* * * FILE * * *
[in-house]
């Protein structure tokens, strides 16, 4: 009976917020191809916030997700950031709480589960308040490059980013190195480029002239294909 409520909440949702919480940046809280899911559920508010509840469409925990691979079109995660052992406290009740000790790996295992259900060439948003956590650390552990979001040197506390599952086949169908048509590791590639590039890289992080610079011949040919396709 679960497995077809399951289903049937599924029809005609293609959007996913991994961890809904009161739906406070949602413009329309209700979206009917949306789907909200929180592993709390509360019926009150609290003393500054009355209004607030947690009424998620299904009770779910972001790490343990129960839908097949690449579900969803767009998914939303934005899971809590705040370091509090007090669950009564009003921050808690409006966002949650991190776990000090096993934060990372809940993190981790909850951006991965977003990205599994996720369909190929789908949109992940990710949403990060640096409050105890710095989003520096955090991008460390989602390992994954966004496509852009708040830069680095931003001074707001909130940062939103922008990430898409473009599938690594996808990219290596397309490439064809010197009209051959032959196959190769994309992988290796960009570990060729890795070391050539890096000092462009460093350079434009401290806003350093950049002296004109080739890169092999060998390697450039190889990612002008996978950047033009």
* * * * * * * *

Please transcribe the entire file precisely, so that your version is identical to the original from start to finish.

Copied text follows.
[in-house]
């Protein structure tokens, strides 16, 4: 009976917020191809916030997700950031709480589960308040490059980013190195480029002239294909 409520909440949702919480940046809280899911559920508010509840469409925990691979079109995660052992406290009740000790790996295992259900060439948003956590650390552990979001040197506390599952086949169908048509590791590639590039890289992080610079011949040919396709 679960497995077809399951289903049937599924029809005609293609959007996913991994961890809904009161739906406070949602413009329309209700979206009917949306789907909200929180592993709390509360019926009150609290003393500054009355209004607030947690009424998620299904009770779910972001790490343990129960839908097949690449579900969803767009998914939303934005899971809590705040370091509090007090669950009564009003921050808690409006966002949650991190776990000090096993934060990372809940993190981790909850951006991965977003990205599994996720369909190929789908949109992940990710949403990060640096409050105890710095989003520096955090991008460390989602390992994954966004496509852009708040830069680095931003001074707001909130940062939103922008990430898409473009599938690594996808990219290596397309490439064809010197009209051959032959196959190769994309992988290796960009570990060729890795070391050539890096000092462009460093350079434009401290806003350093950049002296004109080739890169092999060998390697450039190889990612002008996978950047033009």